The big premiere was Love Stories, a mixed bag and a mixed blessing. The choreography is “by Judith Jamison with Robert Battle and Rennie Harris”; the music is Stevie Wonder; the idea is “a journey through the past, present and future.” Jamison, as weak a choreographer as she is a strong personality, leads off with a solo performed by the indispensable Clifton Brown which suggests the beginnings of the Ailey company in a bare studio. (The Ailey zeitgeist is almost pathologically self-reflecting.) After a lot of Jamison’s generic doodling, things go into high gear with Rennie Harris’ modified hip-hop routines-and as usual, they’re thrilling. This is the dance of the moment, ingeniously theatricalized, whereas the other social dances sampled-the Lindy, the Philly bop et al.-come across as nostalgic pastiche; they look as if they’ve been ironed out. When the lithe, feral Dwana Adiaha Smallwood takes over with her incandescent, galvanic energy and swagger, you’re swept away. At last, someone is presenting her front and center! (I still cherish my dream that one day we’ll get to see her as Josephine Baker, bananas and all.) And then there’s Abdur-Rahim Jackson, who must have appeared to Harris as the answer to a prayer: He’s the real thing, while most of the other hip-hoppers are just gamely going along. With Love Stories’ final section-the Robert Battle mystical section-we’re back in generic-land, only this time it’s generic portentousness. But at least we’ve had a stretch of real dance excitement along the way.

From the City Center to the Joyce is a matter of 30-odd blocks, but from Alvin Ailey to Merce Cunningham is a leap across galaxies. Ailey’s Broadway-Africanisms give way to Cunningham’s perpetual avant-gardisms. The Master, now in his mid-80’s and looking sadly but bravely frail as he’s helped onto the stage for a curtain call, is still calling the shots that have made him revered-and that have sunk the efforts of imitative admirers who lack his talent.

This season brought us four “Events,” each performed twice. And what is a Cunningham event? A sampling from works he created as long ago as the early 60’s and as recently as the day before yesterday. For approximately 75 minutes, the mini-events that make up each maxi-event flow-sometimes seamlessly, sometimes not-into the next. There’s different music (or sound) for each performance, to which, apparently, the performers are not introduced until the day in question. There are different costumes nightly-those I saw were uniformly unattractive. At Event One, the dancers were sheathed in tight body stockings from throat to ankle, all decorated in the kind of horizontal stripes that make you look even thicker than you already are. At Event Two, they were either magenta slashed and splashed with acid green or acid green splashed and slashed with magenta, with a little relief from white up toward the face. Their garishness could almost have been maliciously designed to distract you from the dancers themselves.

As for the sound, it was generally unbearable-electronic grunts, shrieks, peeps, farts, with, at Event One, a live trombone thrown in to horrible effect; at Event Two, there was a less intrusive piano. (You’ll have guessed that I missed Events Three and Four.) Luckily, one can honorably tune the “music” out, since it proceeds separately from the dance and seems to have no bearing on it. A generous friend offered me her earplugs, but I nobly declined.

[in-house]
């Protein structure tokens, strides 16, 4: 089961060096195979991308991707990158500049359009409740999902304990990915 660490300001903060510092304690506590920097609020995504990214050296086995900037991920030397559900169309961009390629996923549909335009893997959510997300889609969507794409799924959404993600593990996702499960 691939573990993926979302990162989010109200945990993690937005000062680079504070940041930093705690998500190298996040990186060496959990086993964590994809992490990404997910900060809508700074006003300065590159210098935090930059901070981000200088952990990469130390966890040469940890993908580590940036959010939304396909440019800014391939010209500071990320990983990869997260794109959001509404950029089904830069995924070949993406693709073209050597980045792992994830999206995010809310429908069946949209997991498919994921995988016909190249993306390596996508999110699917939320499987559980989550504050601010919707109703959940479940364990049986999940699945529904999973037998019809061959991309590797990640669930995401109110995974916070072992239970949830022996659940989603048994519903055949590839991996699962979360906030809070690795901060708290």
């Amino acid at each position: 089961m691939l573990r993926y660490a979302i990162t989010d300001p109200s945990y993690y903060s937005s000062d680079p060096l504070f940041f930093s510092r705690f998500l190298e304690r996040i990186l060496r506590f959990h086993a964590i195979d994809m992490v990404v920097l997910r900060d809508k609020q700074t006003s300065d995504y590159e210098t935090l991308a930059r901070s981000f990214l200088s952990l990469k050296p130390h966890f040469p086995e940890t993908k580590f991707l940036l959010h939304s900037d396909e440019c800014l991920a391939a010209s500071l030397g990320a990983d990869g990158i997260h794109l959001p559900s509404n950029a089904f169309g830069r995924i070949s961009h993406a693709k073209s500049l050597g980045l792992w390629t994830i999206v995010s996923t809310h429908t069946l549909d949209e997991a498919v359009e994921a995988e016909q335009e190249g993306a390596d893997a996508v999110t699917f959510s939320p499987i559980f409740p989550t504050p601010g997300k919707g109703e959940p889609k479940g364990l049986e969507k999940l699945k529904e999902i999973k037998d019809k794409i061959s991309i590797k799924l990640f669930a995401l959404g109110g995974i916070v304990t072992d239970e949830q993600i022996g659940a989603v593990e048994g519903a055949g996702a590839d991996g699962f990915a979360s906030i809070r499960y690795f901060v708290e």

Once you get past the brutalities of sound and décor, there’s the dancing itself. Cunningham’s choreography-far from being random, or left to chance, or spontaneous, as many people think it is-is highly organized and brilliantly specific. Almost every moment shines with felicity, at least as his 14 devoted dancers perform it. The language is chaste and delicate, the encounters between dancers brief, almost glancing. There are a few sequences where something recognizably narrative appears to be taking place-a stylized game of jacks; a tender reaching out of a hand to a face. But then we’re back to the purity of just plain movement in the just plain moment. So that if you can suspend the very human desire for progress to something, with no arc provided either by the drama of story or the drama of music, you can come away fulfilled. And even Cunningham compromises by delivering some kind of finale for each Event. But by the time they turn up, you’re so conditioned by the earlier apparent absence of structure that they seem artificial and pasted on.

As the samplings stream past, you can’t help trying to attribute meaning to their sequencing-there must be a reason why this trio is followed by this quartet, why these five dancers rush onto the stage at exactly this moment. After all, life itself presents an inevitable sequence-from birth to death: How can we not be affected by it? Cunningham denies us everything Ailey thrusts down our throats-specious excitations, spurious entertainment. It’s a blessed relief. And yet how long can one live on such rarefied high-mindedness? Cunningham’s accomplishment over the 50 years of his company’s existence has served as a necessary corrective to much of what was taking place in Western dance, and he deserves the respect, even the veneration in which he’s held. But I have to admit that after two servings of Events, I felt the way I remember feeling in Kyoto after several evenings of exquisitely authentic Japanese high cuisine: that I had to have, right away, an ice-cream cone-with sprinkles, and a Coke on the side.